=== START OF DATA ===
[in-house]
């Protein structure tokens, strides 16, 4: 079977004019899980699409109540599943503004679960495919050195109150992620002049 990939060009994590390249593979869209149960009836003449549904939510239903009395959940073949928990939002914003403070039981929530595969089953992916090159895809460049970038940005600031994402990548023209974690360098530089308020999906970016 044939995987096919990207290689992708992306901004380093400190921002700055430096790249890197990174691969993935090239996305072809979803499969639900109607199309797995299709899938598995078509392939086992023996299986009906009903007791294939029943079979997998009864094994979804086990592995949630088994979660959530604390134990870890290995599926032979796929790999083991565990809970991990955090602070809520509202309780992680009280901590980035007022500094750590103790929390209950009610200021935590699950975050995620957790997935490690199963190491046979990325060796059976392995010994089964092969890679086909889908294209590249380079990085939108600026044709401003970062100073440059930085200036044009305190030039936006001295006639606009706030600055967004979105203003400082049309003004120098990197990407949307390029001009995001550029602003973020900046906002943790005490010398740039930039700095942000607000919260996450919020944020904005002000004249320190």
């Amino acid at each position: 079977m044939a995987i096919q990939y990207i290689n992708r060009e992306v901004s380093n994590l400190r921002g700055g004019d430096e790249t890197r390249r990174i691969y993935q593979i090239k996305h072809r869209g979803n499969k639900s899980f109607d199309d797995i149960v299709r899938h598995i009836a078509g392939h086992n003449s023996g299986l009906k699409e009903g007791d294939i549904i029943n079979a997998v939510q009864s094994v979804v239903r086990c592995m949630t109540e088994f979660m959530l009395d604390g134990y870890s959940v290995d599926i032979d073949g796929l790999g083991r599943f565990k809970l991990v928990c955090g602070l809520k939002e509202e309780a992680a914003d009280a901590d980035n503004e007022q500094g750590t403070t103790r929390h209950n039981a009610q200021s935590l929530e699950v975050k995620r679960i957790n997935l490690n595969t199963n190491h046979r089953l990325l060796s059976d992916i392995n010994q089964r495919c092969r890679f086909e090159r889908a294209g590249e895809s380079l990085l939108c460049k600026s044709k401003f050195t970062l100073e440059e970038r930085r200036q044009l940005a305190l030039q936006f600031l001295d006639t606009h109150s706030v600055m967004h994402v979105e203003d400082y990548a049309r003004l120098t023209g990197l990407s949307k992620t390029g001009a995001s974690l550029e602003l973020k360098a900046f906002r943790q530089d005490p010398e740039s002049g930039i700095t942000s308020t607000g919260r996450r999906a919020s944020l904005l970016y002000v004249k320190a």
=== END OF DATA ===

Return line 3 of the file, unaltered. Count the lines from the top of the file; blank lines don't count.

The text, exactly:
């Amino acid at each position: 079977m044939a995987i096919q990939y990207i290689n992708r060009e992306v901004s380093n994590l400190r921002g700055g004019d430096e790249t890197r390249r990174i691969y993935q593979i090239k996305h072809r869209g979803n499969k639900s899980f109607d199309d797995i149960v299709r899938h598995i009836a078509g392939h086992n003449s023996g299986l009906k699409e009903g007791d294939i549904i029943n079979a997998v939510q009864s094994v979804v239903r086990c592995m949630t109540e088994f979660m959530l009395d604390g134990y870890s959940v290995d599926i032979d073949g796929l790999g083991r599943f565990k809970l991990v928990c955090g602070l809520k939002e509202e309780a992680a914003d009280a901590d980035n503004e007022q500094g750590t403070t103790r929390h209950n039981a009610q200021s935590l929530e699950v975050k995620r679960i957790n997935l490690n595969t199963n190491h046979r089953l990325l060796s059976d992916i392995n010994q089964r495919c092969r890679f086909e090159r889908a294209g590249e895809s380079l990085l939108c460049k600026s044709k401003f050195t970062l100073e440059e970038r930085r200036q044009l940005a305190l030039q936006f600031l001295d006639t606009h109150s706030v600055m967004h994402v979105e203003d400082y990548a049309r003004l120098t023209g990197l990407s949307k992620t390029g001009a995001s974690l550029e602003l973020k360098a900046f906002r943790q530089d005490p010398e740039s002049g930039i700095t942000s308020t607000g919260r996450r999906a919020s944020l904005l970016y002000v004249k320190a």